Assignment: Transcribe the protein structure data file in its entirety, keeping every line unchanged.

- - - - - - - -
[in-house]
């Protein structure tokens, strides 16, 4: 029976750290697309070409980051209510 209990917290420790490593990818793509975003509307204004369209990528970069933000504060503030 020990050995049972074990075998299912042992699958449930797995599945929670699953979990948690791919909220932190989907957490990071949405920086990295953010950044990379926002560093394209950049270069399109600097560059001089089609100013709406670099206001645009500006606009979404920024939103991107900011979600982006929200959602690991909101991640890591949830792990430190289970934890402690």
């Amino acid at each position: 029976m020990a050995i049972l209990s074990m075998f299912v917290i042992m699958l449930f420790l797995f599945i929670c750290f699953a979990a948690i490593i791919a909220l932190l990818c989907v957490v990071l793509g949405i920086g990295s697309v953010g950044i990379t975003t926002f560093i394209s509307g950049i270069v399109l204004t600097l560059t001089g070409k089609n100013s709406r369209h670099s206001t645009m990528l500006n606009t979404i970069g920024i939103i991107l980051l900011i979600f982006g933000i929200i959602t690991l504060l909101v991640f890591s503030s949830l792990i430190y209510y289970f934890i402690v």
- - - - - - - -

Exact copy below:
[in-house]
């Protein structure tokens, strides 16, 4: 029976750290697309070409980051209510 209990917290420790490593990818793509975003509307204004369209990528970069933000504060503030 020990050995049972074990075998299912042992699958449930797995599945929670699953979990948690791919909220932190989907957490990071949405920086990295953010950044990379926002560093394209950049270069399109600097560059001089089609100013709406670099206001645009500006606009979404920024939103991107900011979600982006929200959602690991909101991640890591949830792990430190289970934890402690």
């Amino acid at each position: 029976m020990a050995i049972l209990s074990m075998f299912v917290i042992m699958l449930f420790l797995f599945i929670c750290f699953a979990a948690i490593i791919a909220l932190l990818c989907v957490v990071l793509g949405i920086g990295s697309v953010g950044i990379t975003t926002f560093i394209s509307g950049i270069v399109l204004t600097l560059t001089g070409k089609n100013s709406r369209h670099s206001t645009m990528l500006n606009t979404i970069g920024i939103i991107l980051l900011i979600f982006g933000i929200i959602t690991l504060l909101v991640f890591s503030s949830l792990i430190y209510y289970f934890i402690v």